In its paper published on 30 June 2020, the Data Protection Authority (“DPA”) expressed the view that the data of management board members representing a legal person are protected by the GDPR as the data of natural persons who are identifiable by using data disclosed in the National Court Register.
Thus, according to the DPA, personal data controllers (e.g. contractors entering into an agreement with a legal person represented by a board member) are obliged to comply with the information obligation under Article 13 or Article 14 of the GDPR toward board members representing the legal person. This information obligation should also be fulfilled with respect to proxies of legal persons and employees who are contact persons for a legal person.
How does this look in practice?
In practice, when concluding agreements with legal persons since as early as 25 May 2018, many entities on the market have been informing persons representing these entities (management board members, proxies) and contact persons specified in the agreement by placing an appropriate information clause in the form of an annex to these agreements. Thus, the DPA’s position does not appear surprising at first sight.
What do the GDPR regulations say?
Nevertheless, according to some specialists, the DPA’S view appears controversial. They point to the wording of Recital (14) of the GDPR, according to which “the Regulation does not apply to the processing of personal data relating to legal persons, in particular to companies that are legal persons, including data on the company and legal form and contact details of the legal person” and argue that GDPR provisions do not apply to data required to identify a legal person in business transactions. However, the DPA emphasises that, in its view, the data of management board members do not fall within the notion of data of a legal person referred to in the recital.
Therefore, those entities which, within GDPR implementation, have adopted the concept of not fulfilling the information obligation towards management board members representing legal persons and which do not wish to expose themselves to possible objections from the supervisory authority, should consider a change in practice in this respect and draw up an information clause to be attached to their agreements.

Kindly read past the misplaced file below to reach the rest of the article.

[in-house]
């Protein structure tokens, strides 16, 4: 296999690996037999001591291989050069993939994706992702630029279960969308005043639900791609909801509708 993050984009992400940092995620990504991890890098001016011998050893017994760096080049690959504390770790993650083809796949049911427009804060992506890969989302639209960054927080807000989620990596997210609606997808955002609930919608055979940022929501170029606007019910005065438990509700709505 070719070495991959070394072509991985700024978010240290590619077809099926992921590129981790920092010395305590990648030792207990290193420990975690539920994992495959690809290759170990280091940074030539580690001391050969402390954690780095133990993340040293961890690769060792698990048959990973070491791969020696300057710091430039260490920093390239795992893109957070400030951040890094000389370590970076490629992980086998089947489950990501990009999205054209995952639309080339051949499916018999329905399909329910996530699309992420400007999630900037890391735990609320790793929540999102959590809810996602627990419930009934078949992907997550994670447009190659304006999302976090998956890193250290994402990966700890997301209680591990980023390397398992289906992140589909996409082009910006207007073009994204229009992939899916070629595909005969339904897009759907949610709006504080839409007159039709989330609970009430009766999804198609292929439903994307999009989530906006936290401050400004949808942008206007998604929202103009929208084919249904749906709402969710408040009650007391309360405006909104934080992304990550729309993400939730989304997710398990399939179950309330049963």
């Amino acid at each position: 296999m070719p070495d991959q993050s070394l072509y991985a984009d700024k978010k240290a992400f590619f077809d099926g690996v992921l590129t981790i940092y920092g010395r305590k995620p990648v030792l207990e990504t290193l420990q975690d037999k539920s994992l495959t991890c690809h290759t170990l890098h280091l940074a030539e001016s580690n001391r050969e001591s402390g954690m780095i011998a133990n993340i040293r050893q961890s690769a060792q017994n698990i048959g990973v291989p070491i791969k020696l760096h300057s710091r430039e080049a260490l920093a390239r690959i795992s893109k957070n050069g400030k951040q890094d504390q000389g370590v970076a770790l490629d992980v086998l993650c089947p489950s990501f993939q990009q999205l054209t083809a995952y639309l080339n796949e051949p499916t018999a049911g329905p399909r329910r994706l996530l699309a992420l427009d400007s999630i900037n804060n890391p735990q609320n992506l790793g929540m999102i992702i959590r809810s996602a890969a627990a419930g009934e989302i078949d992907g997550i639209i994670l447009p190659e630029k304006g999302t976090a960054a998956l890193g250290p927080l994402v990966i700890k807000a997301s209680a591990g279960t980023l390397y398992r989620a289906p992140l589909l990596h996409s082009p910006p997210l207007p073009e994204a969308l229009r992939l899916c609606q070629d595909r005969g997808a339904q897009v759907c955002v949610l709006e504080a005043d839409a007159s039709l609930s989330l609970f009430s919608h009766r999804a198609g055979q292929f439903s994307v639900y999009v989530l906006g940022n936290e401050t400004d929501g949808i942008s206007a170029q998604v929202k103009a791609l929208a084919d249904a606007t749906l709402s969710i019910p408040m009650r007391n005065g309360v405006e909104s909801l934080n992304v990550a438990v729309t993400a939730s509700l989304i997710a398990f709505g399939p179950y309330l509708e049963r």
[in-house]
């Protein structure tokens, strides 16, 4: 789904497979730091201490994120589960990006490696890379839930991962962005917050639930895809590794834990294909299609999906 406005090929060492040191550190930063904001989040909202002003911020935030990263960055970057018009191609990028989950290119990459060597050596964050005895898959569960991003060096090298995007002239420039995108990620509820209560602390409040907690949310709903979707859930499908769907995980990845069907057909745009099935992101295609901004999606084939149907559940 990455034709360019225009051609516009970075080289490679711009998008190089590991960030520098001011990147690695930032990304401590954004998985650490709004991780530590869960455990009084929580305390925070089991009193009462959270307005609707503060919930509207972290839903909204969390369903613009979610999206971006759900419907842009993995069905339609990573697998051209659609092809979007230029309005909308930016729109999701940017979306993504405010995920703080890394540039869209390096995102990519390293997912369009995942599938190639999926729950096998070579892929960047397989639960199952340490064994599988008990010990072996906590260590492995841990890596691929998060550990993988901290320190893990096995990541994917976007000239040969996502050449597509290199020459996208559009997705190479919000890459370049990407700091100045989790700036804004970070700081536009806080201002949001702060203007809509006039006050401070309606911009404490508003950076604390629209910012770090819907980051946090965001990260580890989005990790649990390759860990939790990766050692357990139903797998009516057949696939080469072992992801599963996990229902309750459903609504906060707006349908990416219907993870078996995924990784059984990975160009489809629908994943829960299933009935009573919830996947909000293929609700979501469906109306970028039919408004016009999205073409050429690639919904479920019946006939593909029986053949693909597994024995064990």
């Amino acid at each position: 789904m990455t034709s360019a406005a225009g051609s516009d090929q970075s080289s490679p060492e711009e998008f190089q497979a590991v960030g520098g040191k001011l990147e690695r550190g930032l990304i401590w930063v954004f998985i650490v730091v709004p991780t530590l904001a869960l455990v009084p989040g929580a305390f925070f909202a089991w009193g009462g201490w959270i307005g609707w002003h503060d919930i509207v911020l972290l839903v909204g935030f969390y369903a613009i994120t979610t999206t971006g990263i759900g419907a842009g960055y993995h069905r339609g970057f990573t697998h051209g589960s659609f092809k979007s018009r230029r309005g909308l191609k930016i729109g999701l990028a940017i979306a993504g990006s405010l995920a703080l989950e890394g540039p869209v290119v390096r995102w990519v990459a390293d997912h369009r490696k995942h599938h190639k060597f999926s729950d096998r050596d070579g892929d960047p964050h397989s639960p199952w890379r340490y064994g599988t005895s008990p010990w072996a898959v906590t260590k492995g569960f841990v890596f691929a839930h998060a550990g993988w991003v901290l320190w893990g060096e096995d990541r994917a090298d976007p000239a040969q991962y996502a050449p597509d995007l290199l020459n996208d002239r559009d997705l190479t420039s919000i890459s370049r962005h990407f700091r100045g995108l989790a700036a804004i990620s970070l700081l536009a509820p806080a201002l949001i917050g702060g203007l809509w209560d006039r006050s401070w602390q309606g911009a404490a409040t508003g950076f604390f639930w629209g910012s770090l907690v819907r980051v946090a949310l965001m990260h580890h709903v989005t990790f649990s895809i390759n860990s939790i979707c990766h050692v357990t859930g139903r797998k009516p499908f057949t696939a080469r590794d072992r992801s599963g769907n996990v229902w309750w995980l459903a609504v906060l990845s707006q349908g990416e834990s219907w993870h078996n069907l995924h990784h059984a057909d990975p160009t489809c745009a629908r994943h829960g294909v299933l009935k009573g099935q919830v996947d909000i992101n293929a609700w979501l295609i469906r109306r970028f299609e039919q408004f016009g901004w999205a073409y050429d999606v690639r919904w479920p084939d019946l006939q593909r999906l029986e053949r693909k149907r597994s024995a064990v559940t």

When does the information obligation need not be fulfilled?
It is worth remembering, which the DPA also indicates, that the data controller will not be obliged to fulfil the information obligation if one of the pre-requisites releasing him from this obligation occurs.
These conditions are indicated in Articles 13 and 14 of the GDPR. One of them is that the data subject already has information on the processing of his or her data. However, the DPA does not explain in what specific situations the controller could benefit from this exemption. These provisions require the controller to provide the data subject with detailed information on the processing of his or her personal data, for example on recipients to whom the data are transferred and the duration of the data storage period. It would, therefore, be insufficient for the controller to consider that a board member already has information on how his or her data are processed, as he or she knows that his or her data have been transferred to the controller in connection with the conclusion of an agreement. Indeed, a board member does not have detailed information related to the processing of his data (e.g. recipient of the data, storage period, possible transfer of data outside the EEA). It appears that the use of such an exemption could be justified in case of permanent cooperation between entities. However, in practice, this would entail difficulties for the controller, who would have to ensure, for example, that there is no change in the management of the contractor, which would entail the need to fulfil the information obligation towards the new management board member when concluding a subsequent agreement.